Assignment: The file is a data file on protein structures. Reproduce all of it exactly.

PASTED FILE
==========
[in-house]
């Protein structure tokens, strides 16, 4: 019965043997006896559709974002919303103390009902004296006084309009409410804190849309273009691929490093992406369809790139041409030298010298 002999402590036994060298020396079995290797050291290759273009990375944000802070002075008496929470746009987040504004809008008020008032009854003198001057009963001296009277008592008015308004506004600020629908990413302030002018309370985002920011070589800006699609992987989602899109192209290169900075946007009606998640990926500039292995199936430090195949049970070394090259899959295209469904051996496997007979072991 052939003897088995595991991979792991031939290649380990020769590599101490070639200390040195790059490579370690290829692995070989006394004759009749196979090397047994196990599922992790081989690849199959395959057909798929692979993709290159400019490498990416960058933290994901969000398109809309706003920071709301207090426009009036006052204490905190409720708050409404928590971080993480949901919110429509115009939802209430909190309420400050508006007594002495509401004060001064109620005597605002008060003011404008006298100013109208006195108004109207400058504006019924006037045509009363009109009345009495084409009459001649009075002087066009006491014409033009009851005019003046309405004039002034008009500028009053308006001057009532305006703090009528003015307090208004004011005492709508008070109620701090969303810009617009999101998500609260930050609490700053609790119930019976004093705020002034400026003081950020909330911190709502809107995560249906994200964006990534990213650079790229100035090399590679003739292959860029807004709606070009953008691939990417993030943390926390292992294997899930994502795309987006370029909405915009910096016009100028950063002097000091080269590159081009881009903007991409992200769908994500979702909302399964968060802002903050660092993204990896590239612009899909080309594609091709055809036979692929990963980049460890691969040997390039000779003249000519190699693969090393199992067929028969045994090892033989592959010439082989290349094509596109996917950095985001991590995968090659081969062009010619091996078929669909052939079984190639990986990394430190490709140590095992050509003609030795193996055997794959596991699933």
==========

[in-house]
């Protein structure tokens, strides 16, 4: 019965043997006896559709974002919303103390009902004296006084309009409410804190849309273009691929490093992406369809790139041409030298010298 002999402590036994060298020396079995290797050291290759273009990375944000802070002075008496929470746009987040504004809008008020008032009854003198001057009963001296009277008592008015308004506004600020629908990413302030002018309370985002920011070589800006699609992987989602899109192209290169900075946007009606998640990926500039292995199936430090195949049970070394090259899959295209469904051996496997007979072991 052939003897088995595991991979792991031939290649380990020769590599101490070639200390040195790059490579370690290829692995070989006394004759009749196979090397047994196990599922992790081989690849199959395959057909798929692979993709290159400019490498990416960058933290994901969000398109809309706003920071709301207090426009009036006052204490905190409720708050409404928590971080993480949901919110429509115009939802209430909190309420400050508006007594002495509401004060001064109620005597605002008060003011404008006298100013109208006195108004109207400058504006019924006037045509009363009109009345009495084409009459001649009075002087066009006491014409033009009851005019003046309405004039002034008009500028009053308006001057009532305006703090009528003015307090208004004011005492709508008070109620701090969303810009617009999101998500609260930050609490700053609790119930019976004093705020002034400026003081950020909330911190709502809107995560249906994200964006990534990213650079790229100035090399590679003739292959860029807004709606070009953008691939990417993030943390926390292992294997899930994502795309987006370029909405915009910096016009100028950063002097000091080269590159081009881009903007991409992200769908994500979702909302399964968060802002903050660092993204990896590239612009899909080309594609091709055809036979692929990963980049460890691969040997390039000779003249000519190699693969090393199992067929028969045994090892033989592959010439082989290349094509596109996917950095985001991590995968090659081969062009010619091996078929669909052939079984190639990986990394430190490709140590095992050509003609030795193996055997794959596991699933």